Climate change and emotional resilience: seeking clarity
by Stan Hirst
Resilience has become the buzzword of the 21st century, and its rapid rise to prominence in the media has taken some of us by surprise. It’s a common enough term in the English language, but it has been applied to a wide number of subjects and themes, possibly not always with the same exact meaning. It is used in physics, ecology, engineering, urban development, military science, psychology and a few other areas, possibly not always with the exact same nuancing or intentions.
Now we have a more recent usage, one which is being promoted by our own Suzuki Elders in relation to global climate change – emotional resilience. The Elders have defined emotional resilience as “keeping the ability, both personal and communal, to deal with the psychological and social trauma that comes from seeming to lose ground“.
Elder vanity discourages me from admitting I’m not clear on what this actually means, but I’m reasonably sure that I have allies within the Elder ranks when I say that we need some discussion on the concept. This post is my humble attempt at unpicking the concept.
Since I’m old and wise (that’s the definition of an Elder!) a first traditional step might be to turn to a dictionary definition of resilience. It states resilience to be “the capacity to recover quickly from difficulties; toughness“. Alternately it is said to be “the ability of a substance or object to spring back into shape; elasticity“. That gives us a glimmer of meaning but precious little understanding of the relevance to emotions.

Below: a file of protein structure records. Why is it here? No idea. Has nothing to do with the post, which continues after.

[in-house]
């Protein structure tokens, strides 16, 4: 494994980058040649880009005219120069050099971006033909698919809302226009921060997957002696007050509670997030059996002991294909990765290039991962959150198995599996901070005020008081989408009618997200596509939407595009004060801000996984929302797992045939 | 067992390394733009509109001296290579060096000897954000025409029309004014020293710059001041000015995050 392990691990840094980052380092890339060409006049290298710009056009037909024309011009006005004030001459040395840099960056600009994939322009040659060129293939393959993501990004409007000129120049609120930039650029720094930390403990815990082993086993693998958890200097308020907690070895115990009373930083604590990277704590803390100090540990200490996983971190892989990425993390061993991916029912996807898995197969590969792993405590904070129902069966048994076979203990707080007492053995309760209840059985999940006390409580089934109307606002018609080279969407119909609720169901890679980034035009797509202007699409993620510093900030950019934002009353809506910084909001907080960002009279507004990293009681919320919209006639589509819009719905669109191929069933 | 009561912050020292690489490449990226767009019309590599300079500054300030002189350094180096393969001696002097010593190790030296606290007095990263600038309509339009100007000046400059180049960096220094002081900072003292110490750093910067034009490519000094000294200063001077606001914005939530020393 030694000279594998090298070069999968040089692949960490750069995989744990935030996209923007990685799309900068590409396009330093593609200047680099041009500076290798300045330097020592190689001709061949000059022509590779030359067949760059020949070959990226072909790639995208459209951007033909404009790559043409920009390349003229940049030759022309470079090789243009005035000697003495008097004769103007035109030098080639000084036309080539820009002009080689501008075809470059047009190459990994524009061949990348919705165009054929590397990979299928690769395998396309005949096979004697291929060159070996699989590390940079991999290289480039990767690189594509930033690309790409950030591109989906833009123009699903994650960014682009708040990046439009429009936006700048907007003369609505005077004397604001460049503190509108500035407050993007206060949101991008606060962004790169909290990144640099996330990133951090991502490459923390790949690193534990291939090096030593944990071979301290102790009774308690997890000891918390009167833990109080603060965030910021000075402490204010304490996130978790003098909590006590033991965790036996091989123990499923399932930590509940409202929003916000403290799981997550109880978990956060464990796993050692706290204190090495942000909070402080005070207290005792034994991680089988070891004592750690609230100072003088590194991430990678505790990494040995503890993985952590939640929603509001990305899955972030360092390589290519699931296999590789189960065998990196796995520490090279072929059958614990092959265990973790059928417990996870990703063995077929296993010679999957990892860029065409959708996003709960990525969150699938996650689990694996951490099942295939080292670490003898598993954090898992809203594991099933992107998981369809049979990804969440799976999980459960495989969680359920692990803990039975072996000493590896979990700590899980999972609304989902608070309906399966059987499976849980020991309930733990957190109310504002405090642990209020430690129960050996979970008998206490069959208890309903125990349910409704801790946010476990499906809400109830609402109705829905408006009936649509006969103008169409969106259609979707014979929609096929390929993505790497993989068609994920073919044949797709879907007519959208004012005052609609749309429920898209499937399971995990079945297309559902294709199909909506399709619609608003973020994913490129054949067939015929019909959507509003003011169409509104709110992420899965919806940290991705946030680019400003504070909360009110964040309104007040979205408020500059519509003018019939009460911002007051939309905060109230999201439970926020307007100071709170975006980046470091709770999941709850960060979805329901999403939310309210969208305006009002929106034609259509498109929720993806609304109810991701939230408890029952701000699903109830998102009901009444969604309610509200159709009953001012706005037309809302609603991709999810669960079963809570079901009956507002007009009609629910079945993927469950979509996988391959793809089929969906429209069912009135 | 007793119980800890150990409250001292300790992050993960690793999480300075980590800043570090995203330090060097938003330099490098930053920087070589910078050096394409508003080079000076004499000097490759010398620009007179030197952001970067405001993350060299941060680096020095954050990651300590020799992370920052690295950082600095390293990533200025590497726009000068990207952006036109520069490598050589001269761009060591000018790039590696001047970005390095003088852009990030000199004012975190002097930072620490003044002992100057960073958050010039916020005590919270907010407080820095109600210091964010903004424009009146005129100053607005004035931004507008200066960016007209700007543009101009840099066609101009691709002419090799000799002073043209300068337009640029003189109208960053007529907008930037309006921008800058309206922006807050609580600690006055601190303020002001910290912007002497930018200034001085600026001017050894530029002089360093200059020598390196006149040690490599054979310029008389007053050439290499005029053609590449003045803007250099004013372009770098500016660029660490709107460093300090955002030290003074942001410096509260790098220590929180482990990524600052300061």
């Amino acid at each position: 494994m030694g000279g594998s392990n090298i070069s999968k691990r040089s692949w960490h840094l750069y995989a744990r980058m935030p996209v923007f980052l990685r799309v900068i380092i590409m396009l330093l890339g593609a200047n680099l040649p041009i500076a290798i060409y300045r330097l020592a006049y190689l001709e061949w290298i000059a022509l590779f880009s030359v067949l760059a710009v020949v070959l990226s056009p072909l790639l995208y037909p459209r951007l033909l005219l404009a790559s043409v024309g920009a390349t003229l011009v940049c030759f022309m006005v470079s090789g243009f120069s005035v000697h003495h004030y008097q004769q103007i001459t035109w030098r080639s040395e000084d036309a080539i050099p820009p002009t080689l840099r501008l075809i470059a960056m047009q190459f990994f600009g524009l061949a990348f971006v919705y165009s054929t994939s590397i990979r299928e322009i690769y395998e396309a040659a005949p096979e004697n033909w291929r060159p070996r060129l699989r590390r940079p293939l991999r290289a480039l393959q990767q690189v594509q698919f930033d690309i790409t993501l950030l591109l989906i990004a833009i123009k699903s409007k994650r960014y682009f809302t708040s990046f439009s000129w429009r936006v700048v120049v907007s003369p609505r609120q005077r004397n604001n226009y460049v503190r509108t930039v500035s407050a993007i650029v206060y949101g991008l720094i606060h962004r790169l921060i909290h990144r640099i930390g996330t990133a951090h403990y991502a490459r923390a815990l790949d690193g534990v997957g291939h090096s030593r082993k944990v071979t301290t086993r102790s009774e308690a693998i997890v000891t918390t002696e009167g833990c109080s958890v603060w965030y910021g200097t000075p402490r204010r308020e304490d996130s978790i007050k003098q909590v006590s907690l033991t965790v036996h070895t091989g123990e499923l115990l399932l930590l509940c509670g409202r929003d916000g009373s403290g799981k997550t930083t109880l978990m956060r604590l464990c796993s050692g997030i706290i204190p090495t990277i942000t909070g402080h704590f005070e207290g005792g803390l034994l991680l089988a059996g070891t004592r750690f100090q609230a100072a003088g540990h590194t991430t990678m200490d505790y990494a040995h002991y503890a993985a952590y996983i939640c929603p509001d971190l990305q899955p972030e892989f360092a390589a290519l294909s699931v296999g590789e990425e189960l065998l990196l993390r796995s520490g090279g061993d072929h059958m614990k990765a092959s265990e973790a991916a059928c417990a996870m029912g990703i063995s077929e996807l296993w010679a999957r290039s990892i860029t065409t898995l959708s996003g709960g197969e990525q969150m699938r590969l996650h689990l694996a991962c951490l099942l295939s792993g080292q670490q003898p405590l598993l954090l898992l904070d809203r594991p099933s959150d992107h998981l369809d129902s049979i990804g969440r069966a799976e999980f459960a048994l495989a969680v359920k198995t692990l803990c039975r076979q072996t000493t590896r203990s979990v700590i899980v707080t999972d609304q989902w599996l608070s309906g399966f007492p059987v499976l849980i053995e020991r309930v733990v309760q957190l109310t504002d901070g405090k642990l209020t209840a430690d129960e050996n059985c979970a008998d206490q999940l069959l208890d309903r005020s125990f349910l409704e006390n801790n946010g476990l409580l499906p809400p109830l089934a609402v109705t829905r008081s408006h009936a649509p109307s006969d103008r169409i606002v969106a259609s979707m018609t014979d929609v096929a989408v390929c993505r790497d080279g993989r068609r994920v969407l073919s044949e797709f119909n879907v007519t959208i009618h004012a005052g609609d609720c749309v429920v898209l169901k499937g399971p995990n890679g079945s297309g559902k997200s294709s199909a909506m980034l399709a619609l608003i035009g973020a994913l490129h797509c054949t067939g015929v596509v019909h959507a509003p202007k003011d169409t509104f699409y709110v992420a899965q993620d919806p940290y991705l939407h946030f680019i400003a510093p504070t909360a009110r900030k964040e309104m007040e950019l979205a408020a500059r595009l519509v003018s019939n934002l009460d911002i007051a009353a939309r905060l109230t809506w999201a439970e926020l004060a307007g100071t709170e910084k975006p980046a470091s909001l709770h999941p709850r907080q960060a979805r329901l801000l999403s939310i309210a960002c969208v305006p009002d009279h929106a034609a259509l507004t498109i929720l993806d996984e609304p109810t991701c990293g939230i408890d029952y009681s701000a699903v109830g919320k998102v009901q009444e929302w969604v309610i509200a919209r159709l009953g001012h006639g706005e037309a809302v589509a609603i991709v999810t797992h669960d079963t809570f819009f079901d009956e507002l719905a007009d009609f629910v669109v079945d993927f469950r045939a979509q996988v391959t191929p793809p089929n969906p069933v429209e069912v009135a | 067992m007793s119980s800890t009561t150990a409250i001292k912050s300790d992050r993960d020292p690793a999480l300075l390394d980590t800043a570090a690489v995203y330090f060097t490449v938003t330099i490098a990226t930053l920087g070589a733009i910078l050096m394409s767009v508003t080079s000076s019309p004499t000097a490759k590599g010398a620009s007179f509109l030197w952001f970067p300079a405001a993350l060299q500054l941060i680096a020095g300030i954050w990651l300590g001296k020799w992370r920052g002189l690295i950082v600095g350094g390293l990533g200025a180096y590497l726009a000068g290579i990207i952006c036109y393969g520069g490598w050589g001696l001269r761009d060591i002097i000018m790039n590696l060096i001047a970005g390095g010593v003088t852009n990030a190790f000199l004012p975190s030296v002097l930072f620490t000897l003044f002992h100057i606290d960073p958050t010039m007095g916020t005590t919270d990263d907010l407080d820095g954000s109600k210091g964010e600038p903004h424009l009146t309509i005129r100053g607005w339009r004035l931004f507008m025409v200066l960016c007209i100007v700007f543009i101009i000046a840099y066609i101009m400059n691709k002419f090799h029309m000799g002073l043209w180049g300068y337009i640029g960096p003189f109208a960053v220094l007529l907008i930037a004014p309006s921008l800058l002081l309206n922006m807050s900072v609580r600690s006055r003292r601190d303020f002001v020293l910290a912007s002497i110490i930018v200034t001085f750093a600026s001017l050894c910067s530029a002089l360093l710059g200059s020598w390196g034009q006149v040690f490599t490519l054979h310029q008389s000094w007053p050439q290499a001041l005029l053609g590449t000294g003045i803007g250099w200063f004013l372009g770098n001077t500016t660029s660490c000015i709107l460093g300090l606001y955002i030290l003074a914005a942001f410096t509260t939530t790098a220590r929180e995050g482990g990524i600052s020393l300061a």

In my own discipline – ecology – the concept of resilience has been under progressive study for nearly a half-century. Ecologists accept the definition of ecological resilience to be “the capacity of ecosystems to respond to a perturbation or disturbance by resisting damage and recovering quickly“. Note that ecological resilience typically refers to an entire community or ecosystem.
A common example given for ecological resilience is a mature coniferous forest with stands of several tree species plus understory layers of shrubs, grasses and herbs, the forest occupied by populations of mammals, birds and herptiles. The forest persists for decades in a more or less “stable” state. Inevitably along comes a forest fire or a major storm or a pest outbreak which destroys huge proportions of the tree cover, disrupts the shrub and herbaceous layers, exposes the soils to desiccation, erosion and run-off, and kills off a significant portion of the faunal populations. The forest as we knew it is essentially either destroyed or severely disrupted. However, many of the basic ecological functions such as plant succession, photosynthesis, water retention, energy flow and reproduction remain intact. If left to its own devices the forest will, over decades, regenerate and regain its community structure and functions. Wildlife populations will return. The whole system might not become be an exact replica of what it was, but we’ll likely accept whatever can be retrieved.